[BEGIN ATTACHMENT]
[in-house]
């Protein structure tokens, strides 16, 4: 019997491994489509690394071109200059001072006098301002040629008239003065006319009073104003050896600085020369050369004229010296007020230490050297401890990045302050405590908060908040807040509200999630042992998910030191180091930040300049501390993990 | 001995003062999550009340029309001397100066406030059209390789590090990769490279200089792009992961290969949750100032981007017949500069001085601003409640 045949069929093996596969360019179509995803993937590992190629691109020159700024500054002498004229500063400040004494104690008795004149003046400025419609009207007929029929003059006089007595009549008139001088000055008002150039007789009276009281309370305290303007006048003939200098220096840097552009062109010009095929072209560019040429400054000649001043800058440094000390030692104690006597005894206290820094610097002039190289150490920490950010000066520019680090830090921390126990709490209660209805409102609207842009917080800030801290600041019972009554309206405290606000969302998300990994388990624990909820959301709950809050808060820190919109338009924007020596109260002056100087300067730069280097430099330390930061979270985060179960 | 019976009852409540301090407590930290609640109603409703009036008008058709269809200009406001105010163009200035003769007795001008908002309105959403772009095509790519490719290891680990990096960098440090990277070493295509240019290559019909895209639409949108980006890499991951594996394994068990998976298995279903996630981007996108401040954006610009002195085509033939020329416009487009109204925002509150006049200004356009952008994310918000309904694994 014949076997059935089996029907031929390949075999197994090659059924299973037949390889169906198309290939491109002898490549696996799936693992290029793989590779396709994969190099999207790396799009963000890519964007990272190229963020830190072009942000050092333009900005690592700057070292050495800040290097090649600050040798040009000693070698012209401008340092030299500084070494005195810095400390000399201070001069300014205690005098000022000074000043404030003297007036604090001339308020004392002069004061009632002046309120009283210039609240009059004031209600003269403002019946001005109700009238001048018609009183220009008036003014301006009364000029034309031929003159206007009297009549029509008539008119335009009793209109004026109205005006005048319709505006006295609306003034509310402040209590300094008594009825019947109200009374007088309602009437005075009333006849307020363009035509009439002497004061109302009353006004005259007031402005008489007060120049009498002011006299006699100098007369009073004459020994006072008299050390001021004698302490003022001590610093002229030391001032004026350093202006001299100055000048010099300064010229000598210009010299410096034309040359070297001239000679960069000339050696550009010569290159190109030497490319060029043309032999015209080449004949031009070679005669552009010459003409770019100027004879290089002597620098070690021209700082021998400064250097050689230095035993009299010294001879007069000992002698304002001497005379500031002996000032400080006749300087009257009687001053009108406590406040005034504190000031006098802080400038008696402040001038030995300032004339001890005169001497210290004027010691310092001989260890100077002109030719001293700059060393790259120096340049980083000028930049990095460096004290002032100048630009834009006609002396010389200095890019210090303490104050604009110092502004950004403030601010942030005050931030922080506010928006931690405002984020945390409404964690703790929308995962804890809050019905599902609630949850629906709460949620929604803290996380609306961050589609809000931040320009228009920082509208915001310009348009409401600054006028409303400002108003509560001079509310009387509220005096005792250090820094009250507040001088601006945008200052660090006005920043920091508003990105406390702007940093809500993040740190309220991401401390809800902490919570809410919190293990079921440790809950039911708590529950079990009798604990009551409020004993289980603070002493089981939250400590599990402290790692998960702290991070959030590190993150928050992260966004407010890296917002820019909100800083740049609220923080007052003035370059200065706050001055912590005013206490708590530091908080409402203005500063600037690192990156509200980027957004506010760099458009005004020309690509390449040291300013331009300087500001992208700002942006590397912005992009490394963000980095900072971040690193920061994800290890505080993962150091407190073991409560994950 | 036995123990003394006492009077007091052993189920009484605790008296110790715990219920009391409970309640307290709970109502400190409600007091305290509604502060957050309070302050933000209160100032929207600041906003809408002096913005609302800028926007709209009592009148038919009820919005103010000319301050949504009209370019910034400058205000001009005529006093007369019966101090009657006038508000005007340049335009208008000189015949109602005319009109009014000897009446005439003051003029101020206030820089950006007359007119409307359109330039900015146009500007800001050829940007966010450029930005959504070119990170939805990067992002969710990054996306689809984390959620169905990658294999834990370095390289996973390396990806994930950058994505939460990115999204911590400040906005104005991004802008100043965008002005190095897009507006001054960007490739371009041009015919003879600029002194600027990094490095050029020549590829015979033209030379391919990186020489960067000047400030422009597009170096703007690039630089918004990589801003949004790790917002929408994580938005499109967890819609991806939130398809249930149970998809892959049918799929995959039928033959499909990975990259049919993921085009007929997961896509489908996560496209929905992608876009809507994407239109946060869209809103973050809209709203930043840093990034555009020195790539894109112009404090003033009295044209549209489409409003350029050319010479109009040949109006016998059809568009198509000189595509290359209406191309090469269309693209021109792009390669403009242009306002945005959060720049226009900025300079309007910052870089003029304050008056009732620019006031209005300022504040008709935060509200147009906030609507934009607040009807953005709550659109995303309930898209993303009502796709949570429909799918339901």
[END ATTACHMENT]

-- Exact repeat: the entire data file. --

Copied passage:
[in-house]
């Protein structure tokens, strides 16, 4: 019997491994489509690394071109200059001072006098301002040629008239003065006319009073104003050896600085020369050369004229010296007020230490050297401890990045302050405590908060908040807040509200999630042992998910030191180091930040300049501390993990 | 001995003062999550009340029309001397100066406030059209390789590090990769490279200089792009992961290969949750100032981007017949500069001085601003409640 045949069929093996596969360019179509995803993937590992190629691109020159700024500054002498004229500063400040004494104690008795004149003046400025419609009207007929029929003059006089007595009549008139001088000055008002150039007789009276009281309370305290303007006048003939200098220096840097552009062109010009095929072209560019040429400054000649001043800058440094000390030692104690006597005894206290820094610097002039190289150490920490950010000066520019680090830090921390126990709490209660209805409102609207842009917080800030801290600041019972009554309206405290606000969302998300990994388990624990909820959301709950809050808060820190919109338009924007020596109260002056100087300067730069280097430099330390930061979270985060179960 | 019976009852409540301090407590930290609640109603409703009036008008058709269809200009406001105010163009200035003769007795001008908002309105959403772009095509790519490719290891680990990096960098440090990277070493295509240019290559019909895209639409949108980006890499991951594996394994068990998976298995279903996630981007996108401040954006610009002195085509033939020329416009487009109204925002509150006049200004356009952008994310918000309904694994 014949076997059935089996029907031929390949075999197994090659059924299973037949390889169906198309290939491109002898490549696996799936693992290029793989590779396709994969190099999207790396799009963000890519964007990272190229963020830190072009942000050092333009900005690592700057070292050495800040290097090649600050040798040009000693070698012209401008340092030299500084070494005195810095400390000399201070001069300014205690005098000022000074000043404030003297007036604090001339308020004392002069004061009632002046309120009283210039609240009059004031209600003269403002019946001005109700009238001048018609009183220009008036003014301006009364000029034309031929003159206007009297009549029509008539008119335009009793209109004026109205005006005048319709505006006295609306003034509310402040209590300094008594009825019947109200009374007088309602009437005075009333006849307020363009035509009439002497004061109302009353006004005259007031402005008489007060120049009498002011006299006699100098007369009073004459020994006072008299050390001021004698302490003022001590610093002229030391001032004026350093202006001299100055000048010099300064010229000598210009010299410096034309040359070297001239000679960069000339050696550009010569290159190109030497490319060029043309032999015209080449004949031009070679005669552009010459003409770019100027004879290089002597620098070690021209700082021998400064250097050689230095035993009299010294001879007069000992002698304002001497005379500031002996000032400080006749300087009257009687001053009108406590406040005034504190000031006098802080400038008696402040001038030995300032004339001890005169001497210290004027010691310092001989260890100077002109030719001293700059060393790259120096340049980083000028930049990095460096004290002032100048630009834009006609002396010389200095890019210090303490104050604009110092502004950004403030601010942030005050931030922080506010928006931690405002984020945390409404964690703790929308995962804890809050019905599902609630949850629906709460949620929604803290996380609306961050589609809000931040320009228009920082509208915001310009348009409401600054006028409303400002108003509560001079509310009387509220005096005792250090820094009250507040001088601006945008200052660090006005920043920091508003990105406390702007940093809500993040740190309220991401401390809800902490919570809410919190293990079921440790809950039911708590529950079990009798604990009551409020004993289980603070002493089981939250400590599990402290790692998960702290991070959030590190993150928050992260966004407010890296917002820019909100800083740049609220923080007052003035370059200065706050001055912590005013206490708590530091908080409402203005500063600037690192990156509200980027957004506010760099458009005004020309690509390449040291300013331009300087500001992208700002942006590397912005992009490394963000980095900072971040690193920061994800290890505080993962150091407190073991409560994950 | 036995123990003394006492009077007091052993189920009484605790008296110790715990219920009391409970309640307290709970109502400190409600007091305290509604502060957050309070302050933000209160100032929207600041906003809408002096913005609302800028926007709209009592009148038919009820919005103010000319301050949504009209370019910034400058205000001009005529006093007369019966101090009657006038508000005007340049335009208008000189015949109602005319009109009014000897009446005439003051003029101020206030820089950006007359007119409307359109330039900015146009500007800001050829940007966010450029930005959504070119990170939805990067992002969710990054996306689809984390959620169905990658294999834990370095390289996973390396990806994930950058994505939460990115999204911590400040906005104005991004802008100043965008002005190095897009507006001054960007490739371009041009015919003879600029002194600027990094490095050029020549590829015979033209030379391919990186020489960067000047400030422009597009170096703007690039630089918004990589801003949004790790917002929408994580938005499109967890819609991806939130398809249930149970998809892959049918799929995959039928033959499909990975990259049919993921085009007929997961896509489908996560496209929905992608876009809507994407239109946060869209809103973050809209709203930043840093990034555009020195790539894109112009404090003033009295044209549209489409409003350029050319010479109009040949109006016998059809568009198509000189595509290359209406191309090469269309693209021109792009390669403009242009306002945005959060720049226009900025300079309007910052870089003029304050008056009732620019006031209005300022504040008709935060509200147009906030609507934009607040009807953005709550659109995303309930898209993303009502796709949570429909799918339901």